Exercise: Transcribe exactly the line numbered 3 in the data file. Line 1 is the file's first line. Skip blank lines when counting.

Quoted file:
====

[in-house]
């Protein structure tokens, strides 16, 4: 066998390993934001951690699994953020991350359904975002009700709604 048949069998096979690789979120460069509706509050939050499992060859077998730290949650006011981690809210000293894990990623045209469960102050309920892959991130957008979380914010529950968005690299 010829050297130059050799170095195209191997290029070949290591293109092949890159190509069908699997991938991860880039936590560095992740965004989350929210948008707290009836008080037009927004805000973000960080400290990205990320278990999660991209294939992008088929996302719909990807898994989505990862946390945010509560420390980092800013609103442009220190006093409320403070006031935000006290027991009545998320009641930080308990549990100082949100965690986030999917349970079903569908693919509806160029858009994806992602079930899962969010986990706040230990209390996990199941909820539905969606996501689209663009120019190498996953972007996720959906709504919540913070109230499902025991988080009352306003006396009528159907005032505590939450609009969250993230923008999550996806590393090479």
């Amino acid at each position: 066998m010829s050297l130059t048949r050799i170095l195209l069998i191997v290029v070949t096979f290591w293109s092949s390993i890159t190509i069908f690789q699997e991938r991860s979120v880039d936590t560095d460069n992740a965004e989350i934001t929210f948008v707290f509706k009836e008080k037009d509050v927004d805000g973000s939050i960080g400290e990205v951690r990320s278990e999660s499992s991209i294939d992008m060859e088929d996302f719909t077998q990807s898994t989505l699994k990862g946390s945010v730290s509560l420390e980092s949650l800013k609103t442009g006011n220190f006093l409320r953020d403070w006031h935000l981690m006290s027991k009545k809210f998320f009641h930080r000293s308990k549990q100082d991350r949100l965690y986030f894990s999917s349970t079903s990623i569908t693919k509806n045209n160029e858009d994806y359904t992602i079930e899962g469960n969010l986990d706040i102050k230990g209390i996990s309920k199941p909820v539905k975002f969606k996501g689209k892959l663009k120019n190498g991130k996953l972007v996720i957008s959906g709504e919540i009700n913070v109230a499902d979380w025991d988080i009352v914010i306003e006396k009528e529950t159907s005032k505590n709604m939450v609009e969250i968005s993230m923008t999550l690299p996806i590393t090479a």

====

């Amino acid at each position: 066998m010829s050297l130059t048949r050799i170095l195209l069998i191997v290029v070949t096979f290591w293109s092949s390993i890159t190509i069908f690789q699997e991938r991860s979120v880039d936590t560095d460069n992740a965004e989350i934001t929210f948008v707290f509706k009836e008080k037009d509050v927004d805000g973000s939050i960080g400290e990205v951690r990320s278990e999660s499992s991209i294939d992008m060859e088929d996302f719909t077998q990807s898994t989505l699994k990862g946390s945010v730290s509560l420390e980092s949650l800013k609103t442009g006011n220190f006093l409320r953020d403070w006031h935000l981690m006290s027991k009545k809210f998320f009641h930080r000293s308990k549990q100082d991350r949100l965690y986030f894990s999917s349970t079903s990623i569908t693919k509806n045209n160029e858009d994806y359904t992602i079930e899962g469960n969010l986990d706040i102050k230990g209390i996990s309920k199941p909820v539905k975002f969606k996501g689209k892959l663009k120019n190498g991130k996953l972007v996720i957008s959906g709504e919540i009700n913070v109230a499902d979380w025991d988080i009352v914010i306003e006396k009528e529950t159907s005032k505590n709604m939450v609009e969250i968005s993230m923008t999550l690299p996806i590393t090479a």